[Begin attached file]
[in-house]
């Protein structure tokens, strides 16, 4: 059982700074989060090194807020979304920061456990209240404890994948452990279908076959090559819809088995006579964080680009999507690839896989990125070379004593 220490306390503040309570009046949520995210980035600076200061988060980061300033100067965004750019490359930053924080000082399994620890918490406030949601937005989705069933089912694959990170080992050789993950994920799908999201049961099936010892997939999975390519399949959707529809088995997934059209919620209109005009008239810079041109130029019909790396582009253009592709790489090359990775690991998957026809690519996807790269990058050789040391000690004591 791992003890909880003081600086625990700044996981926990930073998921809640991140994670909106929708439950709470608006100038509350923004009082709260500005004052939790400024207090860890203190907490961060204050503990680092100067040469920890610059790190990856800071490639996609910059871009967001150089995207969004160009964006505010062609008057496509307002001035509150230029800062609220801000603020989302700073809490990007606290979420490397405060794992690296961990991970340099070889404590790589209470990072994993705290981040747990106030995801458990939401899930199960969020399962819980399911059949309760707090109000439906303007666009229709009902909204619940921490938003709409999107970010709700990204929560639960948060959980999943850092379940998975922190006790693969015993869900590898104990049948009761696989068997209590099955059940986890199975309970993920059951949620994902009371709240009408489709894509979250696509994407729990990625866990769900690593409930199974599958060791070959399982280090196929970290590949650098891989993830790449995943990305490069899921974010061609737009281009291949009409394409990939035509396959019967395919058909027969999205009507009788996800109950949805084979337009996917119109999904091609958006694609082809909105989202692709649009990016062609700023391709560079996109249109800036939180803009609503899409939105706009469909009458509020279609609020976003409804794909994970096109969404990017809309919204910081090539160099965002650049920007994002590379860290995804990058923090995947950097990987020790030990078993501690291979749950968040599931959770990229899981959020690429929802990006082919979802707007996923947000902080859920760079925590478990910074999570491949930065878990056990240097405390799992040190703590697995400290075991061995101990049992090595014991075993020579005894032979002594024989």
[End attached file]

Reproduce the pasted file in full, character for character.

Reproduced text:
[in-house]
């Protein structure tokens, strides 16, 4: 059982700074989060090194807020979304920061456990209240404890994948452990279908076959090559819809088995006579964080680009999507690839896989990125070379004593 220490306390503040309570009046949520995210980035600076200061988060980061300033100067965004750019490359930053924080000082399994620890918490406030949601937005989705069933089912694959990170080992050789993950994920799908999201049961099936010892997939999975390519399949959707529809088995997934059209919620209109005009008239810079041109130029019909790396582009253009592709790489090359990775690991998957026809690519996807790269990058050789040391000690004591 791992003890909880003081600086625990700044996981926990930073998921809640991140994670909106929708439950709470608006100038509350923004009082709260500005004052939790400024207090860890203190907490961060204050503990680092100067040469920890610059790190990856800071490639996609910059871009967001150089995207969004160009964006505010062609008057496509307002001035509150230029800062609220801000603020989302700073809490990007606290979420490397405060794992690296961990991970340099070889404590790589209470990072994993705290981040747990106030995801458990939401899930199960969020399962819980399911059949309760707090109000439906303007666009229709009902909204619940921490938003709409999107970010709700990204929560639960948060959980999943850092379940998975922190006790693969015993869900590898104990049948009761696989068997209590099955059940986890199975309970993920059951949620994902009371709240009408489709894509979250696509994407729990990625866990769900690593409930199974599958060791070959399982280090196929970290590949650098891989993830790449995943990305490069899921974010061609737009281009291949009409394409990939035509396959019967395919058909027969999205009507009788996800109950949805084979337009996917119109999904091609958006694609082809909105989202692709649009990016062609700023391709560079996109249109800036939180803009609503899409939105706009469909009458509020279609609020976003409804794909994970096109969404990017809309919204910081090539160099965002650049920007994002590379860290995804990058923090995947950097990987020790030990078993501690291979749950968040599931959770990229899981959020690429929802990006082919979802707007996923947000902080859920760079925590478990910074999570491949930065878990056990240097405390799992040190703590697995400290075991061995101990049992090595014991075993020579005894032979002594024989």